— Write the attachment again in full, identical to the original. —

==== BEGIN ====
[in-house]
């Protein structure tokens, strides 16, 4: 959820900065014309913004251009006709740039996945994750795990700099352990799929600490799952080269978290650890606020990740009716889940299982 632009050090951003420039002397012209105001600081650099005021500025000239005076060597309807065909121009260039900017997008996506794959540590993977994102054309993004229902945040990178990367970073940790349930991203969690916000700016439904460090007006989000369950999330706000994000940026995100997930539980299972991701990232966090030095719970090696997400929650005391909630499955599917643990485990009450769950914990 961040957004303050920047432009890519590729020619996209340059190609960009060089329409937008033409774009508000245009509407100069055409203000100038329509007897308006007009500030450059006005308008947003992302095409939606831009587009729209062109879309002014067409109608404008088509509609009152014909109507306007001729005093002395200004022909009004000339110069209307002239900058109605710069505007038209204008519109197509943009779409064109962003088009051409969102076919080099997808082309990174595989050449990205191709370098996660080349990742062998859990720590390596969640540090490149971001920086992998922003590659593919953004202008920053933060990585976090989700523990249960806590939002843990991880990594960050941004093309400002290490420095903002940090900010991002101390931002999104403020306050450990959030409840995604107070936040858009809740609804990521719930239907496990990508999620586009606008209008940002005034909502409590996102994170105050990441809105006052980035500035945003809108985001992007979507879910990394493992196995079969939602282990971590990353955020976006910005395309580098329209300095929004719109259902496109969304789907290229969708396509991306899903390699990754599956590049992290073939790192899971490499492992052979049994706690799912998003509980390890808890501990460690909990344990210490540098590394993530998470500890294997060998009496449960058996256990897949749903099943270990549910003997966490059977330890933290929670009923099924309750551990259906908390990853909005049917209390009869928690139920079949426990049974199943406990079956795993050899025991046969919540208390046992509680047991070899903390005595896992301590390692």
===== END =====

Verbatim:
[in-house]
């Protein structure tokens, strides 16, 4: 959820900065014309913004251009006709740039996945994750795990700099352990799929600490799952080269978290650890606020990740009716889940299982 632009050090951003420039002397012209105001600081650099005021500025000239005076060597309807065909121009260039900017997008996506794959540590993977994102054309993004229902945040990178990367970073940790349930991203969690916000700016439904460090007006989000369950999330706000994000940026995100997930539980299972991701990232966090030095719970090696997400929650005391909630499955599917643990485990009450769950914990 961040957004303050920047432009890519590729020619996209340059190609960009060089329409937008033409774009508000245009509407100069055409203000100038329509007897308006007009500030450059006005308008947003992302095409939606831009587009729209062109879309002014067409109608404008088509509609009152014909109507306007001729005093002395200004022909009004000339110069209307002239900058109605710069505007038209204008519109197509943009779409064109962003088009051409969102076919080099997808082309990174595989050449990205191709370098996660080349990742062998859990720590390596969640540090490149971001920086992998922003590659593919953004202008920053933060990585976090989700523990249960806590939002843990991880990594960050941004093309400002290490420095903002940090900010991002101390931002999104403020306050450990959030409840995604107070936040858009809740609804990521719930239907496990990508999620586009606008209008940002005034909502409590996102994170105050990441809105006052980035500035945003809108985001992007979507879910990394493992196995079969939602282990971590990353955020976006910005395309580098329209300095929004719109259902496109969304789907290229969708396509991306899903390699990754599956590049992290073939790192899971490499492992052979049994706690799912998003509980390890808890501990460690909990344990210490540098590394993530998470500890294997060998009496449960058996256990897949749903099943270990549910003997966490059977330890933290929670009923099924309750551990259906908390990853909005049917209390009869928690139920079949426990049974199943406990079956795993050899025991046969919540208390046992509680047991070899903390005595896992301590390692």